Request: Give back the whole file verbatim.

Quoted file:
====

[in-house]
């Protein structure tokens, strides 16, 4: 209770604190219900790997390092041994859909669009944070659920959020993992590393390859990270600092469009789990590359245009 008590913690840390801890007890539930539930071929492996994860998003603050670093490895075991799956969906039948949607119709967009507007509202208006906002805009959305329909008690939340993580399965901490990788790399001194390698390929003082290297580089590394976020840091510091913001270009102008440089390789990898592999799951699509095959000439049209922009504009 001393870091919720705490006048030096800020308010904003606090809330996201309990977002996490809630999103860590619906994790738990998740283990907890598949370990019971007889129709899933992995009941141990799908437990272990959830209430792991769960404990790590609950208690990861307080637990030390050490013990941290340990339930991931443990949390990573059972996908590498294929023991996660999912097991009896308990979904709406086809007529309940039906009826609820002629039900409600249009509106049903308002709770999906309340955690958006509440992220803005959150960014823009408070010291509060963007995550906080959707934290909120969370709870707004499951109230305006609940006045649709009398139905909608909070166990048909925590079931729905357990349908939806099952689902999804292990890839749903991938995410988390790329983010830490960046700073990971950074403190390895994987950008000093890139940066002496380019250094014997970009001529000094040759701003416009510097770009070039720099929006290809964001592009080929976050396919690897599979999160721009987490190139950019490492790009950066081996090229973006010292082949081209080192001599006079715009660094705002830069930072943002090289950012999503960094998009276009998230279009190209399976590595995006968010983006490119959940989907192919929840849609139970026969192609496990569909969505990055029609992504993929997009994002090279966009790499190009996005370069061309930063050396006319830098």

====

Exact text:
[in-house]
């Protein structure tokens, strides 16, 4: 209770604190219900790997390092041994859909669009944070659920959020993992590393390859990270600092469009789990590359245009 008590913690840390801890007890539930539930071929492996994860998003603050670093490895075991799956969906039948949607119709967009507007509202208006906002805009959305329909008690939340993580399965901490990788790399001194390698390929003082290297580089590394976020840091510091913001270009102008440089390789990898592999799951699509095959000439049209922009504009 001393870091919720705490006048030096800020308010904003606090809330996201309990977002996490809630999103860590619906994790738990998740283990907890598949370990019971007889129709899933992995009941141990799908437990272990959830209430792991769960404990790590609950208690990861307080637990030390050490013990941290340990339930991931443990949390990573059972996908590498294929023991996660999912097991009896308990979904709406086809007529309940039906009826609820002629039900409600249009509106049903308002709770999906309340955690958006509440992220803005959150960014823009408070010291509060963007995550906080959707934290909120969370709870707004499951109230305006609940006045649709009398139905909608909070166990048909925590079931729905357990349908939806099952689902999804292990890839749903991938995410988390790329983010830490960046700073990971950074403190390895994987950008000093890139940066002496380019250094014997970009001529000094040759701003416009510097770009070039720099929006290809964001592009080929976050396919690897599979999160721009987490190139950019490492790009950066081996090229973006010292082949081209080192001599006079715009660094705002830069930072943002090289950012999503960094998009276009998230279009190209399976590595995006968010983006490119959940989907192919929840849609139970026969192609496990569909969505990055029609992504993929997009994002090279966009790499190009996005370069061309930063050396006319830098």